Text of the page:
The 2nd Joint Dutch-IFT School on Theoretical Physics will be held
from February 14-18 at the IFT-UNESP in Sao Paulo. The opening lecture
"String Theory and the Universe" will be given by Prof. Edward Witten
(IAS, Princeton) at 10:15 on Monday Feb 14, followed by minicourses of
Finally, only now I was able to watch this video.
Very interesting. Lots of material to think about, and potential points of convergence with other ideas. I am curious on how far the idea of time as a "change of change" is connected with H. Bergson's idea of "duration". Hopefully, the book...
Most physics undergraduate courses do not offer even general relativity (not even a basic introduction to it), so Hamiltonian GR is out of question. This is so in Brazil, and as far as I can see, also true elsewhere. http://arxiv.org/abs/gr-qc/0506075
Undergraduate physics has...
I strongly advice *against* this book, since it is for advanced undergraduates and beginning graduate students, which is evidently not the case here.
If you are really interested to work hard and the right way in other to have a good basic understanding of these matters, so that you can...
There is no misunderstanding :smile: It's just that it's really more appropriate to read how professional string theorists will address your questions than I write/question anything general for the moment. My concern with negru's comments is somewhat outside this thread.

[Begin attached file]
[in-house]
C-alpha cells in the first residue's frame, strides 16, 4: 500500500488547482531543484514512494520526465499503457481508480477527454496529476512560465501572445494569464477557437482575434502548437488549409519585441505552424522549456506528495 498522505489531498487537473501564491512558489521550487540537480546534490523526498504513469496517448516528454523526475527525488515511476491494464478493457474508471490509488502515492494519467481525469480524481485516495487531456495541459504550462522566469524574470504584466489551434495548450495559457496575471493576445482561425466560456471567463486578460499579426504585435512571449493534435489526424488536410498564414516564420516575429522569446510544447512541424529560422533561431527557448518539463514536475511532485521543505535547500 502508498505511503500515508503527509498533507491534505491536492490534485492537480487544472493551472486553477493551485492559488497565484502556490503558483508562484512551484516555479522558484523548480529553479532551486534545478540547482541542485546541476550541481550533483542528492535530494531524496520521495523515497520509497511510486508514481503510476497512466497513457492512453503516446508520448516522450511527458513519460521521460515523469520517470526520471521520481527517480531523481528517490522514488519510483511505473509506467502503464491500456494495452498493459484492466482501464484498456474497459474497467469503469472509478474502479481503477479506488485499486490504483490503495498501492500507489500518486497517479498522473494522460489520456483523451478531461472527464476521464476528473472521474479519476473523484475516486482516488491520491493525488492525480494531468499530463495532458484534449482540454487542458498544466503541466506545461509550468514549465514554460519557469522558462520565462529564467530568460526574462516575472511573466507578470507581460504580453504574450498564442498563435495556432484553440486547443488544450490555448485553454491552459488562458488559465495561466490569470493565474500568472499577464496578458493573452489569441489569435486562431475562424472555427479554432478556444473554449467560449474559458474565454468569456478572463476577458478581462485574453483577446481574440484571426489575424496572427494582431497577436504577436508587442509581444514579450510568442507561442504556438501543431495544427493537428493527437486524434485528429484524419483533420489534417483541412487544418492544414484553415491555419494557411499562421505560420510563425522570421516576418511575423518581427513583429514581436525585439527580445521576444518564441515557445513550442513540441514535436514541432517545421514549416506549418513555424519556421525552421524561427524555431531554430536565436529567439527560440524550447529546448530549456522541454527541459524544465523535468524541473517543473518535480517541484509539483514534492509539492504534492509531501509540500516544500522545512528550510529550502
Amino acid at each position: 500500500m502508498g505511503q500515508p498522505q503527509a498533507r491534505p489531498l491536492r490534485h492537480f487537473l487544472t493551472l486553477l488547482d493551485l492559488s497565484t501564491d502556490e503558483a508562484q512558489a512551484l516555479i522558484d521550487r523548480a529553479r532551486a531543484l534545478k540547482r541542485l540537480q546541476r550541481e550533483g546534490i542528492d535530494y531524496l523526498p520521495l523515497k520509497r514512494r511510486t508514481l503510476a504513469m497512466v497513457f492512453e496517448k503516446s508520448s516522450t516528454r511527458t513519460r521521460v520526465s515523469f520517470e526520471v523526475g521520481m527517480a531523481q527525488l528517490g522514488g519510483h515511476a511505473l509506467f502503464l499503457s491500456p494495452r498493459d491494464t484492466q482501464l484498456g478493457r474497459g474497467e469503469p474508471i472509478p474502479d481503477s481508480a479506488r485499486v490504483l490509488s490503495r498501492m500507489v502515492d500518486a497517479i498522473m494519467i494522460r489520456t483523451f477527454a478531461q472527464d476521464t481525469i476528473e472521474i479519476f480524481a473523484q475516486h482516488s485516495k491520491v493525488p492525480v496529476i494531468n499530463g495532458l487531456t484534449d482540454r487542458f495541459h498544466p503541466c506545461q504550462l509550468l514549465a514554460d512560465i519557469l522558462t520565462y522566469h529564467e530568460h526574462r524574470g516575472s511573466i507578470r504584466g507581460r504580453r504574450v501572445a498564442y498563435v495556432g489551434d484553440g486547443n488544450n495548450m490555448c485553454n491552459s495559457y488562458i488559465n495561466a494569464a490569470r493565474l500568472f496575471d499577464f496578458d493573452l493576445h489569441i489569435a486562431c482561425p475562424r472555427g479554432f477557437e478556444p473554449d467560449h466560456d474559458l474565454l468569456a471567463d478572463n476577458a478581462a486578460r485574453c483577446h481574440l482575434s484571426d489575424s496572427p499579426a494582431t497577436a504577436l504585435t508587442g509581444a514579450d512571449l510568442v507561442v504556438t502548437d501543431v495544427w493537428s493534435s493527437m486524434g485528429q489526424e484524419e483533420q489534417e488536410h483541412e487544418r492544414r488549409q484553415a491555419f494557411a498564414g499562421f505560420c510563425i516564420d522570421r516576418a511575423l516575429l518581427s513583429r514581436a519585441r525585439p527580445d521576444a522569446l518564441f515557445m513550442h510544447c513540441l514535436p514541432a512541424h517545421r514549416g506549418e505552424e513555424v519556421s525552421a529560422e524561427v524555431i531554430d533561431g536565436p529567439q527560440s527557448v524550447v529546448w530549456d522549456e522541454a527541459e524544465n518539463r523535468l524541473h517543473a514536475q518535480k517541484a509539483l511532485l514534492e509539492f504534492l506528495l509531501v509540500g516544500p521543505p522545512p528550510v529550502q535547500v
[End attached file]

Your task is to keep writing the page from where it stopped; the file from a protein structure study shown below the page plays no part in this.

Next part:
Yes, thanks, I know. I was just questioning negru in order that he would clarify his rationale.
But since I am not a string theorist and do not wish to contribute diverging from your interesting thread, I will just be following with no further comments.
You mean then that those features are not necessarily physical, and hence their eventual non-observation has no impact whatsoever on corroborating or not the theory? Then what is your criteria for considering a feature physical within a theory, or in other words, what would make it "important"...
I cannot tell from the more recent papers (the last two), but I'd say that, yes, the first three examples above involve model building and calculations on it, at varying degrees. The last one appears to use computations from other works, but I'd have to read it some time.
Here are some dictionary definitions of the word "calculation":
- problem solving that involves numbers or quantities
- determining something by mathematical or logical methods [syn: computation, computing]
- to determine by mathematical processes [ex: calculate the rate of...
In a sense you corroborate with my impressions. Generally one does calculations aiming at something specific, an application, for instance. Not the general solution or result. It's not a question of calculations being good/bad, elegant/cumbersome, but required or not.
I would say "equations" or "mathematical expressions", instead of "calculations". Most string theory papers that I have seen do not have "calculations" in the sense of the word, that is, with concrete numbers put into formulas.